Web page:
“We got a huge influx of cash from selling the air rights,” Umanoff says. “It gave us security and flexibility to open The Fishman Space.”
Shortly after the sale, the City of New York put out a call for proposals for the adjacent lot on the other side of the Dance Center, with a requirement that developers have a cultural partner.
Mark Morris Dance Group teamed up with two different developers, but neither bid was accepted. When the cultural partner of the winning bid, a planned residential tower, fell through at the last minute, most of the space went to The Center For Fiction, a nonprofit that supports writers and hosts public events in its bookstore. But MMDG was able to carve out a piece of the space that could connect to its existing building.
“It was an extremely frustrating situation,” says Umanoff. “The adjacent site was our only hope for expanding our Dance Center on site. So when the first cultural partner pulled out of the deal, it was as if we were given a second chance. We were excited and hopeful.”
The piece of the new site they did get turned out to be a perfect spot to connect to the existing space.
“Where there was a solid wall in the lobby, it now flows straight through to the new space,” Umanoff says. “It feels like the same building, and you can only access it through our space, but it’s actually in the crook of the other building.”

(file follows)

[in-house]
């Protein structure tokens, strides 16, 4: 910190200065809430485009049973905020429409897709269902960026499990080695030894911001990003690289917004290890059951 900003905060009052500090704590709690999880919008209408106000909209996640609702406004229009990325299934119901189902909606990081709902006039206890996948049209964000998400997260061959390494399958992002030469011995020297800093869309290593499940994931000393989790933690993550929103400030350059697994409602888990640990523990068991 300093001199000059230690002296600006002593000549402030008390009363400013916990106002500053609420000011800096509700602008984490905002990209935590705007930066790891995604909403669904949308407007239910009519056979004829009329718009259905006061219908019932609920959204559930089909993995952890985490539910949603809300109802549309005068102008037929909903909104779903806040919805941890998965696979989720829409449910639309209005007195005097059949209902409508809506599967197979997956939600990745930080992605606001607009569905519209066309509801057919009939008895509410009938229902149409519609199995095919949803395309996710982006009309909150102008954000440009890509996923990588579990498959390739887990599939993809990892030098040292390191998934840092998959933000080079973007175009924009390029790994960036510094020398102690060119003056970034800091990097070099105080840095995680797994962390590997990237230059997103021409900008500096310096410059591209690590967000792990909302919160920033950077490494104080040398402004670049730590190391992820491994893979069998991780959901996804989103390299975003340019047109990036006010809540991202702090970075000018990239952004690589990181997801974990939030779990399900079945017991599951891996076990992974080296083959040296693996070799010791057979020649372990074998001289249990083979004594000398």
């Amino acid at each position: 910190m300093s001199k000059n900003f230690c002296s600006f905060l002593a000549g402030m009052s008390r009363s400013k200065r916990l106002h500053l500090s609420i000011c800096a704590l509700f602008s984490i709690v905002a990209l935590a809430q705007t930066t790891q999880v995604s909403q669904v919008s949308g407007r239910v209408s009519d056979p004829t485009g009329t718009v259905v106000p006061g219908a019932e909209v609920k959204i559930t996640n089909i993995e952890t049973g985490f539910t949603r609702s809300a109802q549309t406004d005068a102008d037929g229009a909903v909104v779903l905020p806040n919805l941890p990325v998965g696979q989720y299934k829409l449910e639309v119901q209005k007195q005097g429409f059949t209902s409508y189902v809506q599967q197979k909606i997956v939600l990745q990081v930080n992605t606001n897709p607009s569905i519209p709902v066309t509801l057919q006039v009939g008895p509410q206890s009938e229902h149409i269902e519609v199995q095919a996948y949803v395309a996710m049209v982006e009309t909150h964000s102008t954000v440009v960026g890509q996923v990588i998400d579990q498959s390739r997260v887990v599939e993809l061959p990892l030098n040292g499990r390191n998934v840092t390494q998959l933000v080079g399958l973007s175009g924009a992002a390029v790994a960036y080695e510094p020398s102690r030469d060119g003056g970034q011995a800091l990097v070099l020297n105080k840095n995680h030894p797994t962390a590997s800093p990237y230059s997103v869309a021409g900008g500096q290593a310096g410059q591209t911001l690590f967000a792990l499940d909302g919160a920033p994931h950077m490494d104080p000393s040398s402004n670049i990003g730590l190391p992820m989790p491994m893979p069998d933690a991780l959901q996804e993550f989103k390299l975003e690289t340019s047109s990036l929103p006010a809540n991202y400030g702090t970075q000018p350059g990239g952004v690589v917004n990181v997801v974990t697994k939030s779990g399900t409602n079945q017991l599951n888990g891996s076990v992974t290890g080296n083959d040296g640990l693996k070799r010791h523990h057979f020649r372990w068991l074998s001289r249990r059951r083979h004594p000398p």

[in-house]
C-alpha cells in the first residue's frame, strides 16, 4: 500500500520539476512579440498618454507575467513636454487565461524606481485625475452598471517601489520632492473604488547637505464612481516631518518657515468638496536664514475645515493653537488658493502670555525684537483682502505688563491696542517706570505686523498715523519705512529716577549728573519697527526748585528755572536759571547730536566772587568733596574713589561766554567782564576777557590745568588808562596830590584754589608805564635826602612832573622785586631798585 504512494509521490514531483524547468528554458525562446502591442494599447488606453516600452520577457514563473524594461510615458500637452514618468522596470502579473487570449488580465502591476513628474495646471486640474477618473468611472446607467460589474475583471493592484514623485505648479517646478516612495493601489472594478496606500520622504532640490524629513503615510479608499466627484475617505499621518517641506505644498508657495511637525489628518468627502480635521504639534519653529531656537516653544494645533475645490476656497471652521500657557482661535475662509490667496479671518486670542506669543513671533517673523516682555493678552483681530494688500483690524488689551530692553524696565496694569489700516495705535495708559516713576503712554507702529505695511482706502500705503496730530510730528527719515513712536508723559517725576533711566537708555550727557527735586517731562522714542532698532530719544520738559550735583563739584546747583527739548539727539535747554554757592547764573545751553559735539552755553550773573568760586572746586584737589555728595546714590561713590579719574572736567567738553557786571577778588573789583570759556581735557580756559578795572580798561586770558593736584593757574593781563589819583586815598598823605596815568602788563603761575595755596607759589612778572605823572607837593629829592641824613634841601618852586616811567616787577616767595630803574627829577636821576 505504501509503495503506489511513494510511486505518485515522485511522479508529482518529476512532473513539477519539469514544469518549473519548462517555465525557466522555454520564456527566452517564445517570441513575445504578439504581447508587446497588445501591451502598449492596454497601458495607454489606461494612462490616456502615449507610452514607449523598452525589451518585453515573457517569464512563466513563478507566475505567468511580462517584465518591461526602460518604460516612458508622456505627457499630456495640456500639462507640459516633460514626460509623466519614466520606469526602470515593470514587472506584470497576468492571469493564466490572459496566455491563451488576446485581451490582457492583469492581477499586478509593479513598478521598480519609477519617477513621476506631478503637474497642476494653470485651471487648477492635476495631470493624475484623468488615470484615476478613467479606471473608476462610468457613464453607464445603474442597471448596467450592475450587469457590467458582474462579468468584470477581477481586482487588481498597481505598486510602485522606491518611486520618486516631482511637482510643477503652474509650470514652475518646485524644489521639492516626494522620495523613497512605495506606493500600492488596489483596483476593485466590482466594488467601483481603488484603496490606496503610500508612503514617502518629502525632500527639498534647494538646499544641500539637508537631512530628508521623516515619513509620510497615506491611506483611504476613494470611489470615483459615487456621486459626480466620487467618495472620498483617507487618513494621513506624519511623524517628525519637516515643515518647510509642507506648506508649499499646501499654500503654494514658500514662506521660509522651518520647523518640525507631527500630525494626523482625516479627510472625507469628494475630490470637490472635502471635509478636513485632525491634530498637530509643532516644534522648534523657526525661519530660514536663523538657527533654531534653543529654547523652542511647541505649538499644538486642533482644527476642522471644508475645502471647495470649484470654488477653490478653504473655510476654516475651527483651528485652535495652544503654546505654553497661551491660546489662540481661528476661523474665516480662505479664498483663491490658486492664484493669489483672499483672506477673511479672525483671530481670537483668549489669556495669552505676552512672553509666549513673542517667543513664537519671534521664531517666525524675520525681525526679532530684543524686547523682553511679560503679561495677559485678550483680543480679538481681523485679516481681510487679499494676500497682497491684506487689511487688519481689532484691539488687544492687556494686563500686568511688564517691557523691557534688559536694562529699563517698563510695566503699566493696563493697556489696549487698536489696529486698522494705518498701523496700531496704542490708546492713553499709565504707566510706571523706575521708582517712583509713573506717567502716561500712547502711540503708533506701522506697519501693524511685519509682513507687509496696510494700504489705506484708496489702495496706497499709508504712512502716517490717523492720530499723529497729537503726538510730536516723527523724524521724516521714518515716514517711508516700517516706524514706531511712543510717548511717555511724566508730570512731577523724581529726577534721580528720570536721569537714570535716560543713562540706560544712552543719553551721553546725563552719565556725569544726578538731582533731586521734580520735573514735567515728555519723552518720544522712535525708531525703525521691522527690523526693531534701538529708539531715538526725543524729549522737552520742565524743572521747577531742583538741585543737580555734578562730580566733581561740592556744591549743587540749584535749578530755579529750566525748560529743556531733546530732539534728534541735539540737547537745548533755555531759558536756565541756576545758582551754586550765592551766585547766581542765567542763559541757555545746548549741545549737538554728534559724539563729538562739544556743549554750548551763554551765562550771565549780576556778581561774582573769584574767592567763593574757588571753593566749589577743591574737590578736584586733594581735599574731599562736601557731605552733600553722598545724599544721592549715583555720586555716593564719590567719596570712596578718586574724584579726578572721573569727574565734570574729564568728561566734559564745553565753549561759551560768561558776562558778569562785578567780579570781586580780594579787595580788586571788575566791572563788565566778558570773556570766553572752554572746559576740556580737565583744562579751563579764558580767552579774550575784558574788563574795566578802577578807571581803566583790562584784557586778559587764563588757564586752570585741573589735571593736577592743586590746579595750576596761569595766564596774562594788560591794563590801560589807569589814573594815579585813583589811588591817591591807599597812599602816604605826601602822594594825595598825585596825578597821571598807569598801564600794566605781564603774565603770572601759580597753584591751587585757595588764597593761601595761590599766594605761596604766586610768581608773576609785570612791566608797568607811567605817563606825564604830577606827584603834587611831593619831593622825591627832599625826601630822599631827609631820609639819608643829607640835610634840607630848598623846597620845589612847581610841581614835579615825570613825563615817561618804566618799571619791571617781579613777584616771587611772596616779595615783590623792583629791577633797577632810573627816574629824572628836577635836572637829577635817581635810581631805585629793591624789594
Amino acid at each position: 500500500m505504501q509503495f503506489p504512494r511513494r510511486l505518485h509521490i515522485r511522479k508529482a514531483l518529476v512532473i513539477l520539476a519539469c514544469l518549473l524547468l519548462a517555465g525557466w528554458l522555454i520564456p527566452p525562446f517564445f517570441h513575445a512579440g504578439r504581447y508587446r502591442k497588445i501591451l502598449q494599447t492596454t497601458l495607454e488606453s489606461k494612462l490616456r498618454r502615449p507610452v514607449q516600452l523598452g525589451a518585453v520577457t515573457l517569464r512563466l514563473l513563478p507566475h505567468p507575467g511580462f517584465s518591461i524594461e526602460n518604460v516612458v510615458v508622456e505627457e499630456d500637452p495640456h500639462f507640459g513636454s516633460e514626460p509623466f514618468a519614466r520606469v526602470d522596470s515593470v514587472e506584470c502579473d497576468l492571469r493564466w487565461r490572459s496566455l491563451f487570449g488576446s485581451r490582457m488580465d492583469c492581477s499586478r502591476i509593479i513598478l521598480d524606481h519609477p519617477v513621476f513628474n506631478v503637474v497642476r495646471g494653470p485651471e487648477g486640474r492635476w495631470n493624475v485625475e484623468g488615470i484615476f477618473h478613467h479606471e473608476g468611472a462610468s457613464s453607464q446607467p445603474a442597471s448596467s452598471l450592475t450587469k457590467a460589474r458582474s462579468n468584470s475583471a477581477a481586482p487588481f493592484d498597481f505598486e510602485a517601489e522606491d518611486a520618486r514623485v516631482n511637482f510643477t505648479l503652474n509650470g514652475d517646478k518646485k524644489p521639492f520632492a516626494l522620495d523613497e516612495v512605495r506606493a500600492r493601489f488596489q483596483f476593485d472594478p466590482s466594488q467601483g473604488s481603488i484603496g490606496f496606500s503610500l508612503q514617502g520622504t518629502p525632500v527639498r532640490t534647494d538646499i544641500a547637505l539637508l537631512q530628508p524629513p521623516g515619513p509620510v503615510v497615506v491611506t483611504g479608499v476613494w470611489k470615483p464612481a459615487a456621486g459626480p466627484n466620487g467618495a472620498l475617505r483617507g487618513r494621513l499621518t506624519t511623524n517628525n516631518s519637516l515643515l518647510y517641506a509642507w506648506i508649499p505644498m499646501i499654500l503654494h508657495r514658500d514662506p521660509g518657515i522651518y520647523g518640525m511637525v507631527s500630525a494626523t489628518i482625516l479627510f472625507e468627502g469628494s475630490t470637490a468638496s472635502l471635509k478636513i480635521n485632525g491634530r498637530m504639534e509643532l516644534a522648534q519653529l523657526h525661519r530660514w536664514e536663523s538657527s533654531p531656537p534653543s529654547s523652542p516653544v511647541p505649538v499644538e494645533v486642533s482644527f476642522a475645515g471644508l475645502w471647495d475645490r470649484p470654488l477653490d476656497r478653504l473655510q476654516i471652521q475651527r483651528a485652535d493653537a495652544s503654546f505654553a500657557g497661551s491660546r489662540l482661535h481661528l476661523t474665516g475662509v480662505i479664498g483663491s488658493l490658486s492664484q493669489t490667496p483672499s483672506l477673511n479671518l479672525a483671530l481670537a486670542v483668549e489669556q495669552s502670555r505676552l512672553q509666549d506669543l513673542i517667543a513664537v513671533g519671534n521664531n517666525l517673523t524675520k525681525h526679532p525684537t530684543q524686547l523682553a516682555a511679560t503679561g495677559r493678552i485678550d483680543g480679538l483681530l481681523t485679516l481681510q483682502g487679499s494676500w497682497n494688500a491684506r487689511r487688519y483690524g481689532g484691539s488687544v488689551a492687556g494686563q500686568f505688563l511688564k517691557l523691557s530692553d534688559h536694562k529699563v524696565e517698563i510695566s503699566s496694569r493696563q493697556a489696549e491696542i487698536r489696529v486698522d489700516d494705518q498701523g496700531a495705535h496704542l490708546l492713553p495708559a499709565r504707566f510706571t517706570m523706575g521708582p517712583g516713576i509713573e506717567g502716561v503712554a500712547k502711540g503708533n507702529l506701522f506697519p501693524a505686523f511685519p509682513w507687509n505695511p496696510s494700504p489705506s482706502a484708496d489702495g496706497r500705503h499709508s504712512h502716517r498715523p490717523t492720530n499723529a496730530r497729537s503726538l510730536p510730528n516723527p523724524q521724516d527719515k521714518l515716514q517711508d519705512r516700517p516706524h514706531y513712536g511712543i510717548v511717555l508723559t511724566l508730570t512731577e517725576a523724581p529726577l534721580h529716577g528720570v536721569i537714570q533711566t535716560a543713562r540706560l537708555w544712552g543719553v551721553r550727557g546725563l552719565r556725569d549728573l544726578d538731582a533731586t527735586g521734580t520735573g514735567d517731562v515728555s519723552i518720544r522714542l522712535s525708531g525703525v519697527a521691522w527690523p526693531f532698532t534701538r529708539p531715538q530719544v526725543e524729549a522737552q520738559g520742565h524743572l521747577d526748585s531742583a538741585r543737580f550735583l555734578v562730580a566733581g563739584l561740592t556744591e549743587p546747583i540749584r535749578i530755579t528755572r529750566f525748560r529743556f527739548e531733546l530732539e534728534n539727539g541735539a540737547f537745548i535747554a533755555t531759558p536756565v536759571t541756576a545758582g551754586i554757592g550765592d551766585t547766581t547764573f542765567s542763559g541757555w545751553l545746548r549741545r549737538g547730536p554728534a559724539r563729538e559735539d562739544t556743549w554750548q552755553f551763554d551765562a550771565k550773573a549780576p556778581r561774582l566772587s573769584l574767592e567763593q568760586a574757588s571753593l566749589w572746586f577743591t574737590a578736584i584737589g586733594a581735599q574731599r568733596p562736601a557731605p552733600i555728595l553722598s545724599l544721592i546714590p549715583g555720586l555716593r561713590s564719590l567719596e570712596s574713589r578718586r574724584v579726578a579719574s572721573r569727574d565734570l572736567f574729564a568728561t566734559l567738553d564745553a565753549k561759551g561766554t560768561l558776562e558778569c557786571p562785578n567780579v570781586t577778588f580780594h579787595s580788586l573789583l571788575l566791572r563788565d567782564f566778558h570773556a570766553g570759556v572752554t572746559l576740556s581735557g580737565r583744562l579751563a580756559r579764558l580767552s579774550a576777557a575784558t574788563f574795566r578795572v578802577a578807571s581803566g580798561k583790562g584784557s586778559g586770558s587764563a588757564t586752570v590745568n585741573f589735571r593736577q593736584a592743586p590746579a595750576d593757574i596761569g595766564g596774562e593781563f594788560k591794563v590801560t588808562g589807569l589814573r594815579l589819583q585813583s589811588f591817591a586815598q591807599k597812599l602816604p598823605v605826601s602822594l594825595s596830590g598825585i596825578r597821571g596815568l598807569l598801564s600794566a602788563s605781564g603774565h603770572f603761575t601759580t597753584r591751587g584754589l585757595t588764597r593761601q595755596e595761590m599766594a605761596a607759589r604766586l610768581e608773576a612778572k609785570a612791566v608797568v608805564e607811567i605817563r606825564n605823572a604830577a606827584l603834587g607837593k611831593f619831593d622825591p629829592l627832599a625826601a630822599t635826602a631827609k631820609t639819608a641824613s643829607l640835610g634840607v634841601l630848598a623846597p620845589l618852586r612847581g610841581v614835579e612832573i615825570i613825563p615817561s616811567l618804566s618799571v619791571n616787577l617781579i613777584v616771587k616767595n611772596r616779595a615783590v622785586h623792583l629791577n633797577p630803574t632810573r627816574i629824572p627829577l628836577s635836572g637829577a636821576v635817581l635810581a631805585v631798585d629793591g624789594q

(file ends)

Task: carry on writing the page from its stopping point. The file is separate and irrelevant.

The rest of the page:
The new space cost $1.3 million to purchase, with another million in construction costs to connect it to the existing site.
How the Finances Work
With the air rights money, support from the Fishmans, New York State Council on the Arts, The Hearst Foundation and other private donors, the expansion made sense, even if the new space won’t be a big revenue generator.
Umanoff explains that many decisions about how to use the space are based on the values of the organization.
“So much of what we program is mission-based more than financially driven,” she says. “We are fortunate that we have reserves and can do that. If I just looked at finances, we would do more of our parent-toddler classes that have great demand and can make money. Instead, we do more subsidized rentals and classes that are inclusive of students with disabilities.”
The school nets around $200,000 a year, according to Umanoff, a modest profit that is a small piece of the organization’s expenses. In addition to donations and grants, the Center depends on revenue from commercial rentals, such as “So You Think You Can Dance” auditions, renting out the black-box theater to other companies, and the company’s touring revenue.
It’s a unique funding model that the organization has put together, Umanoff says; unlike many models of company and affiliated school, revenue from the school does not subsidize the company, nor does an annual Nutcracker season.
“I wish we had that cash cow,” Umanoff says.
The Center is planning to add a 10th studio by enclosing the outdoor terrace on the fourth floor and creating a terrace above it on the fifth floor. At that point the space may finally be maxed out.
“We’ll have completed every square inch we can expand to after the terrace,” Umanoff says. “Unless additional space comes up, this is where we’re at.”
Avichai Scher, a former dancer and choreographer, is a freelance journalist who has written for The New York Times and NBC News.